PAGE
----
Photo by Capt. Seungho Kang Travis Betz from the Office of U.S. Foreign Disaster Assistance within the U.S. Agency for International Development provided information on international disaster response logistics during the Medical Stability Operations Course.
MLMC partnered with the Defense Medical Readiness Training Institute at Fort Sam in Houston, Texas, to bring the MSOC team to Fort Detrick. This move maximized training dollars and enabled the majority of the unit to attend the course. Organizers extended an invitation to other units and agencies across Fort Detrick to add a variety of student experiences to the course.
In all, 36 military personnel and civilians from the 6th MLMC, the U.S. Army Medical Materiel Agency, the U.S. Army Medical Research Institute of Infectious Diseases, the Walter Reed Army Institute of Research, Air Force Medial Operations Agency, and the Joint Vaccine Program completed the course.
“We’ve been maintaining five ready-to-deploy teams at all times to provide strategic medical logistics expertise to major Combatant Commands,” said Col. Anthony R. Nesbitt, commander of the 6th MLMC, told course attendees. “Understanding strategic concepts of military-to-military and military-to-civilian health engagements, stability operations, and U.S. government humanitarian and disaster response efforts is very important to accomplish that mission.”
The MSOC was developed in response to increasing demands from deployed and returning military health support personnel for more deliberate preparation for military health support for stability operations. Engagements in Iraq, Afghanistan, and responses to humanitarian needs around the globe have moved military action toward a new paradigm. This paradigm supports national security through the development of stable environments that enable durable peace, and political, economic and human security.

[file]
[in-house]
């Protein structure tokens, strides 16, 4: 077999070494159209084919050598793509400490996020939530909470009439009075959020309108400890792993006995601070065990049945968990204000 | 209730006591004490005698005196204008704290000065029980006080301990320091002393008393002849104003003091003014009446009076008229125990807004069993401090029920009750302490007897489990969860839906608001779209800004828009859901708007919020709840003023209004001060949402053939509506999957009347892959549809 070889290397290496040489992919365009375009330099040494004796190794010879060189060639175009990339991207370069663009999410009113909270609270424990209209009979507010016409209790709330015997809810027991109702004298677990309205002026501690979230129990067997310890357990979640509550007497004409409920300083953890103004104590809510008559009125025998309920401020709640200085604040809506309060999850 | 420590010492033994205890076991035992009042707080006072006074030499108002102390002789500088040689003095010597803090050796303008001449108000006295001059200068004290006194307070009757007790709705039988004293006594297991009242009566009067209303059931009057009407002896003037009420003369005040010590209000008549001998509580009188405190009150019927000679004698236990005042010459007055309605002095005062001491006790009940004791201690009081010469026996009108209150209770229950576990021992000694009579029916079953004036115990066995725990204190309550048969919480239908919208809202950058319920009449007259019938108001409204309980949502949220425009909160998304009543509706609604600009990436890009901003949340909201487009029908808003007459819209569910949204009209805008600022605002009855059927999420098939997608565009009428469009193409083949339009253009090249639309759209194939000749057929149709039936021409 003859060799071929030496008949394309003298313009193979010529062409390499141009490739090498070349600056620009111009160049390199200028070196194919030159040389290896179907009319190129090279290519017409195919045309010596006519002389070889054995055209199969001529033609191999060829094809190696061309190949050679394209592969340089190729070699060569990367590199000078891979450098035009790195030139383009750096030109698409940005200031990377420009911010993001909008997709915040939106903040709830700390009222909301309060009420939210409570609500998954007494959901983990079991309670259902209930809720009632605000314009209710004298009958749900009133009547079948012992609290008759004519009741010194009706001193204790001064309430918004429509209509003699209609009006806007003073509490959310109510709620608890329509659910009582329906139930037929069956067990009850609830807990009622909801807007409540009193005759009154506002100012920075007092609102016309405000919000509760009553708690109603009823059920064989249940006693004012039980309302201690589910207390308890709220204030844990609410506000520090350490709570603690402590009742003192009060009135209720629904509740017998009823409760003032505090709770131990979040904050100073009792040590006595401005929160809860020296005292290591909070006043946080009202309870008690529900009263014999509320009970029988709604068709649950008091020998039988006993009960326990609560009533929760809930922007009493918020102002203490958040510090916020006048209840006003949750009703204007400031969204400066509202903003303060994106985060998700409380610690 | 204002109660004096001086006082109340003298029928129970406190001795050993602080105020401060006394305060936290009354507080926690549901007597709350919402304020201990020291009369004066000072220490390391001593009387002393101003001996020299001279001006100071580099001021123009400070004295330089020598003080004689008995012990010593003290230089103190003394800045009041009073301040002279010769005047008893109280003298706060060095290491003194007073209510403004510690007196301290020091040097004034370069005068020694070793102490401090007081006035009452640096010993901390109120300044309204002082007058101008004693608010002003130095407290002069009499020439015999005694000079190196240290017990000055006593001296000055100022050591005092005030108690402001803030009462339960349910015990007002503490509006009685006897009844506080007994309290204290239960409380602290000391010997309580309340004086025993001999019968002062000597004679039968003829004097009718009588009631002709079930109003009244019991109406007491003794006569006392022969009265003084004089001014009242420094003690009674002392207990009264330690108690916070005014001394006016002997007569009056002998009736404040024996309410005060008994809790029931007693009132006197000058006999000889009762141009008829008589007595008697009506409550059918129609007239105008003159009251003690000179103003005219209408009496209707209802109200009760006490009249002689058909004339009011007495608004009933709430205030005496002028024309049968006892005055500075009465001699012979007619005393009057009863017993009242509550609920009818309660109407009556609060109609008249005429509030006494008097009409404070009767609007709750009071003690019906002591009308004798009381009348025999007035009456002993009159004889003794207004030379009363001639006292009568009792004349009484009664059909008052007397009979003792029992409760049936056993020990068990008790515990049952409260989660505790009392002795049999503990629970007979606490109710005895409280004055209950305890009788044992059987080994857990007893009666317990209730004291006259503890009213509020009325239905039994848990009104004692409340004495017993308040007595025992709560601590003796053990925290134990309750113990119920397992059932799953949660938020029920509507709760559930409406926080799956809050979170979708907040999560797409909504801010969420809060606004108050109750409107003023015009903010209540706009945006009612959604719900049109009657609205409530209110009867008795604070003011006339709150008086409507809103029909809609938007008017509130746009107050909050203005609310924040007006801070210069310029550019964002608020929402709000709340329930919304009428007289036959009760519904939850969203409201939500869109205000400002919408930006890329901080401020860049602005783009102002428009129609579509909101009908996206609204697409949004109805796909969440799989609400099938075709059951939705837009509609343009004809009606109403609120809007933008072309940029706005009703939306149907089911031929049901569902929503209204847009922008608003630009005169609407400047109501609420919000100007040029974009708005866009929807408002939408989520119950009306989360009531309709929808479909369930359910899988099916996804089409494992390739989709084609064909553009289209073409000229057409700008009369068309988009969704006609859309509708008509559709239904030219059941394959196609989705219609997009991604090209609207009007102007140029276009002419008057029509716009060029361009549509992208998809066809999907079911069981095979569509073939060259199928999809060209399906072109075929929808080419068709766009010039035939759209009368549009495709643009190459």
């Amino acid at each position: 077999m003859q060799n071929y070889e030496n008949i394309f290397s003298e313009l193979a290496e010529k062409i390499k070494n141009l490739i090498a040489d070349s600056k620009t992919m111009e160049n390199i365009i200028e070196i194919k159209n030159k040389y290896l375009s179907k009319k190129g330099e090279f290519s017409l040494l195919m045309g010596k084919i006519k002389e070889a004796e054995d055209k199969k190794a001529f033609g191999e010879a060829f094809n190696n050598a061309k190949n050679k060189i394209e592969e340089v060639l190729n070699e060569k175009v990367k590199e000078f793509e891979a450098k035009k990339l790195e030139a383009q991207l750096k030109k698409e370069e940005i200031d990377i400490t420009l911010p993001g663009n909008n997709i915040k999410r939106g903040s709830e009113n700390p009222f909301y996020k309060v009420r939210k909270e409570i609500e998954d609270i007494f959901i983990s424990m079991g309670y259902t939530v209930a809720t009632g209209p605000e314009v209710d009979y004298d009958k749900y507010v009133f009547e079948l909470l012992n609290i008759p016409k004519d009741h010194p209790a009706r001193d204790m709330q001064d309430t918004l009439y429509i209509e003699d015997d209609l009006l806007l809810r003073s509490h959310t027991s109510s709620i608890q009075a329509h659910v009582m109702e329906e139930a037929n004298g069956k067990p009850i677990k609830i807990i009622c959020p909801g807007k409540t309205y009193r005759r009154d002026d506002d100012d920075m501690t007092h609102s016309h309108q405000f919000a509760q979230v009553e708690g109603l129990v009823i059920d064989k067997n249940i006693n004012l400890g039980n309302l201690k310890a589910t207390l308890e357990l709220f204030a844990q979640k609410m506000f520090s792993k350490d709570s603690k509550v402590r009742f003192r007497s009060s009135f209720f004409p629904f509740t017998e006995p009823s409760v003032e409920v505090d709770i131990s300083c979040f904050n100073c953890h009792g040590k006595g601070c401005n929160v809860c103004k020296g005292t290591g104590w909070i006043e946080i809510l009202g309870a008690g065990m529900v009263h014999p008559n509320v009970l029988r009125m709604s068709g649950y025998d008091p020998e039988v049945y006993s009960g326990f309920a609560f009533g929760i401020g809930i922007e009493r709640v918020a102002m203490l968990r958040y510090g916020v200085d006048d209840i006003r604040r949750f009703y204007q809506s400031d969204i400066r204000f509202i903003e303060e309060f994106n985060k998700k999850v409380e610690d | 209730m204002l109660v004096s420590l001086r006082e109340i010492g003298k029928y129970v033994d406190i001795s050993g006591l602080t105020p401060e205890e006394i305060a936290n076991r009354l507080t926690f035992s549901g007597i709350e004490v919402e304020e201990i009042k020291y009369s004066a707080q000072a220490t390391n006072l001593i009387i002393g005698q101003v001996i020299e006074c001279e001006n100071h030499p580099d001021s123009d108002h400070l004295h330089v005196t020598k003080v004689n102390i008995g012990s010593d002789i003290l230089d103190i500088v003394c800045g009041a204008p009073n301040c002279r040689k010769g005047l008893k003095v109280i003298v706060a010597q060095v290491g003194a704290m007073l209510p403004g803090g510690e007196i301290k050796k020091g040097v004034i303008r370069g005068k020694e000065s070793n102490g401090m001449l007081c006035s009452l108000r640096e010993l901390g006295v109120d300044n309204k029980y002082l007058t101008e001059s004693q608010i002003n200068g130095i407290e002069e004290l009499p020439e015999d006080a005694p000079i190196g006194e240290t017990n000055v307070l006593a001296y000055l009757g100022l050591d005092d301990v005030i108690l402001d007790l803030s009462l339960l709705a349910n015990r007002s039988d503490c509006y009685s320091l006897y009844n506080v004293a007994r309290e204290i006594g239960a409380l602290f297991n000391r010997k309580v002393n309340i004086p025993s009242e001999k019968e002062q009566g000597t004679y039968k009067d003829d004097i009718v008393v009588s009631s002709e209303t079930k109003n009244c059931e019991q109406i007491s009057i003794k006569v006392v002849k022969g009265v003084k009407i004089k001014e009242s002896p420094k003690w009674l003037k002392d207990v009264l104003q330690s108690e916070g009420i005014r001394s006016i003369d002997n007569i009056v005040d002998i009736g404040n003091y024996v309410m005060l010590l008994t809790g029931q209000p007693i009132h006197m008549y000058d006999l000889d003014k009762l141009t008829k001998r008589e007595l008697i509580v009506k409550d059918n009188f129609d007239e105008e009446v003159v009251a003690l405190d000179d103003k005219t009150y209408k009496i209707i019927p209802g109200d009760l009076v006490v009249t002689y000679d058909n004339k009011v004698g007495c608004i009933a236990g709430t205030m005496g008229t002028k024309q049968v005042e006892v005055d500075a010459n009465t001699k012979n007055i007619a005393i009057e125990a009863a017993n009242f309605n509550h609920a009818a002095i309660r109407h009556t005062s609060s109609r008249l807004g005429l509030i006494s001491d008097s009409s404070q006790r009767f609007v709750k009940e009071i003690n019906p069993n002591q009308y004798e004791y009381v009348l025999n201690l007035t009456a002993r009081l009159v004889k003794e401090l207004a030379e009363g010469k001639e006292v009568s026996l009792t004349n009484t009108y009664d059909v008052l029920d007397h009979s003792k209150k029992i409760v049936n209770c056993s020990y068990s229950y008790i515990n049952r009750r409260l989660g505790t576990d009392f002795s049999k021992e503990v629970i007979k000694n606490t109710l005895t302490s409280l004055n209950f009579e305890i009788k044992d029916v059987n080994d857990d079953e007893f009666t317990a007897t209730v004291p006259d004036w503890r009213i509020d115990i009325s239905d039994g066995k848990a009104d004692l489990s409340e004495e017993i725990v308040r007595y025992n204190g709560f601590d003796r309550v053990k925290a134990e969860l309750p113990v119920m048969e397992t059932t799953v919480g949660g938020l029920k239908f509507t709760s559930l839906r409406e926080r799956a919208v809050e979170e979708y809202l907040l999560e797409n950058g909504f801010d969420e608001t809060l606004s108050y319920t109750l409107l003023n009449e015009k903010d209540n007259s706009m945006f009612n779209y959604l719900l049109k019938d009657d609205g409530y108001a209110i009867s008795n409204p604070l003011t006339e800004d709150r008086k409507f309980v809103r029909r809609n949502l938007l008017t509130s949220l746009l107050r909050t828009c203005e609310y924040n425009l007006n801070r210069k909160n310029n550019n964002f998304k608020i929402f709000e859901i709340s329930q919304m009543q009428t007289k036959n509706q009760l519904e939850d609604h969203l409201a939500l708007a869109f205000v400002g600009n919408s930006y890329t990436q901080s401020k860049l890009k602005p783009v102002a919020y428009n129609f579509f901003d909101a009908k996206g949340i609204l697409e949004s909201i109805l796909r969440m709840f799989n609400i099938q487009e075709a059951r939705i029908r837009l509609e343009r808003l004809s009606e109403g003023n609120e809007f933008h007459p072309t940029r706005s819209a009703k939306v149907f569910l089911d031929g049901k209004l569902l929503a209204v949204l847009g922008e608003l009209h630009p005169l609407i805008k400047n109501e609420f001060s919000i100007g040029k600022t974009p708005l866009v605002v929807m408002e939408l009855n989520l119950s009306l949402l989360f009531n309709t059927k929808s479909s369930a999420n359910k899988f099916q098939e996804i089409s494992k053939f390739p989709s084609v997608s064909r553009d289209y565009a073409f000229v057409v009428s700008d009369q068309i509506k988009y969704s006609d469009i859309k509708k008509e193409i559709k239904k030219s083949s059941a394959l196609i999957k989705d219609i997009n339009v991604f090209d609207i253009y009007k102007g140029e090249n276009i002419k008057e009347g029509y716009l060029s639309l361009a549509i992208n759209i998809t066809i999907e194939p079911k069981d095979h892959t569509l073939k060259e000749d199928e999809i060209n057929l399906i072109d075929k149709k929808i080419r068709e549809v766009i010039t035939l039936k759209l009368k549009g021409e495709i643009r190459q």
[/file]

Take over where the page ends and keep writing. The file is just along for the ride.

The Department of Defense acknowledged the role of the U.S. military in preventive diplomacy with the passage of DODD 3000.05 in Nov. 2005. This directive elevated stability operations to a priority level comparable to combat. It also defined stability operations as an overarching term encompassing various military missions, tasks and activities conducted outside the United States. DoD coordinated this effort with other instruments of national power to maintain or reestablish a safe and secure environment for essential governmental services, emergency infrastructure reconstruction, and humanitarian relief.
“The MSOC curriculum was designed to build a healthcare force that possesses the knowledge, skills and abilities to support military health support for stability operations including humanitarian assistance in the global arena and to ensure geographical combatant commanders have the capabilities for integrated stability operations,” said Dr. Diana Luan, Education Director of MSOC.
Attendee Sgt. 1st Class James T. Baker from the 6th MLMC expressed his satisfaction with the course stating, “this three-day course helps me better understand the dynamic requirements of supporting stability operations and the complexity of military medical diplomacy within the context of the U.S. strategy and international relations.”
The MSOC course is open to all military and civilian personnel. More information about the class can be obtained by calling the Defense Medical Readiness Training Institute at (210) 221-9608 or visiting http://www.dmrti.army.mil.